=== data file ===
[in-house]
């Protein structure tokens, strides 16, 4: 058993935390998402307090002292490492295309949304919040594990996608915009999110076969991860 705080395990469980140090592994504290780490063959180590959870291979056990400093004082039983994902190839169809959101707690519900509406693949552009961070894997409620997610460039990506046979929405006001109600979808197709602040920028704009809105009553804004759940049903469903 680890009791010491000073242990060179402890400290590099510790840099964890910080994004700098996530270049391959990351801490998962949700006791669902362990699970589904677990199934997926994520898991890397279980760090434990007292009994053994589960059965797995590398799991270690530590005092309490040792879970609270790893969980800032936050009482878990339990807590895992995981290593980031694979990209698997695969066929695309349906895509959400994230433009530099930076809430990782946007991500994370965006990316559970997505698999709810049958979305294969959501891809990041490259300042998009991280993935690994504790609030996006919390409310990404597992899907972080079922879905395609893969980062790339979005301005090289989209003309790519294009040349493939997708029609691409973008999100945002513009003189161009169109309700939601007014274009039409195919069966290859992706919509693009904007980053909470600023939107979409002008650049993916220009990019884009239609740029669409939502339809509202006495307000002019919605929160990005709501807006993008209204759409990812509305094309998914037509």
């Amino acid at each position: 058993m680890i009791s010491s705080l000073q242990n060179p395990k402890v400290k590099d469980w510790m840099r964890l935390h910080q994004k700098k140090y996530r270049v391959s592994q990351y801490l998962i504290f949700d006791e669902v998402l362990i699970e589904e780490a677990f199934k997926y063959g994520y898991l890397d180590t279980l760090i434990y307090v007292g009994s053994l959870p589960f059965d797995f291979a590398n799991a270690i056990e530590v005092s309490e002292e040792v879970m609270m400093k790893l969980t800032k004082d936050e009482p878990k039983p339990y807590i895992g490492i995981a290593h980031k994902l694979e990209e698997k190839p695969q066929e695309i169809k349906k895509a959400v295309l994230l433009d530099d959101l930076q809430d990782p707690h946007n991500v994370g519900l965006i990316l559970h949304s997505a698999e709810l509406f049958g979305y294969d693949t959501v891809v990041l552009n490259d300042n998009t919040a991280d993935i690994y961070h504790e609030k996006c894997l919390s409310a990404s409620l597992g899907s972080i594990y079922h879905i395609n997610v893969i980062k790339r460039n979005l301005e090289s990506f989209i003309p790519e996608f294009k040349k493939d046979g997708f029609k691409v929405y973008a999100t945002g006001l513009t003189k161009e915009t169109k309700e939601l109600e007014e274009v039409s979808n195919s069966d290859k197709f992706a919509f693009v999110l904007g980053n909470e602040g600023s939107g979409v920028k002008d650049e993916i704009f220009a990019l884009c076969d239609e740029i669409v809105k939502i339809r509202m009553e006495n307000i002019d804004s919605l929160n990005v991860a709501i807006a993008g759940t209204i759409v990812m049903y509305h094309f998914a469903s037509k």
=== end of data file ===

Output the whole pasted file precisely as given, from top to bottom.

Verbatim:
[in-house]
């Protein structure tokens, strides 16, 4: 058993935390998402307090002292490492295309949304919040594990996608915009999110076969991860 705080395990469980140090592994504290780490063959180590959870291979056990400093004082039983994902190839169809959101707690519900509406693949552009961070894997409620997610460039990506046979929405006001109600979808197709602040920028704009809105009553804004759940049903469903 680890009791010491000073242990060179402890400290590099510790840099964890910080994004700098996530270049391959990351801490998962949700006791669902362990699970589904677990199934997926994520898991890397279980760090434990007292009994053994589960059965797995590398799991270690530590005092309490040792879970609270790893969980800032936050009482878990339990807590895992995981290593980031694979990209698997695969066929695309349906895509959400994230433009530099930076809430990782946007991500994370965006990316559970997505698999709810049958979305294969959501891809990041490259300042998009991280993935690994504790609030996006919390409310990404597992899907972080079922879905395609893969980062790339979005301005090289989209003309790519294009040349493939997708029609691409973008999100945002513009003189161009169109309700939601007014274009039409195919069966290859992706919509693009904007980053909470600023939107979409002008650049993916220009990019884009239609740029669409939502339809509202006495307000002019919605929160990005709501807006993008209204759409990812509305094309998914037509």
């Amino acid at each position: 058993m680890i009791s010491s705080l000073q242990n060179p395990k402890v400290k590099d469980w510790m840099r964890l935390h910080q994004k700098k140090y996530r270049v391959s592994q990351y801490l998962i504290f949700d006791e669902v998402l362990i699970e589904e780490a677990f199934k997926y063959g994520y898991l890397d180590t279980l760090i434990y307090v007292g009994s053994l959870p589960f059965d797995f291979a590398n799991a270690i056990e530590v005092s309490e002292e040792v879970m609270m400093k790893l969980t800032k004082d936050e009482p878990k039983p339990y807590i895992g490492i995981a290593h980031k994902l694979e990209e698997k190839p695969q066929e695309i169809k349906k895509a959400v295309l994230l433009d530099d959101l930076q809430d990782p707690h946007n991500v994370g519900l965006i990316l559970h949304s997505a698999e709810l509406f049958g979305y294969d693949t959501v891809v990041l552009n490259d300042n998009t919040a991280d993935i690994y961070h504790e609030k996006c894997l919390s409310a990404s409620l597992g899907s972080i594990y079922h879905i395609n997610v893969i980062k790339r460039n979005l301005e090289s990506f989209i003309p790519e996608f294009k040349k493939d046979g997708f029609k691409v929405y973008a999100t945002g006001l513009t003189k161009e915009t169109k309700e939601l109600e007014e274009v039409s979808n195919s069966d290859k197709f992706a919509f693009v999110l904007g980053n909470e602040g600023s939107g979409v920028k002008d650049e993916i704009f220009a990019l884009c076969d239609e740029i669409v809105k939502i339809r509202m009553e006495n307000i002019d804004s919605l929160n990005v991860a709501i807006a993008g759940t209204i759409v990812m049903y509305h094309f998914a469903s037509k």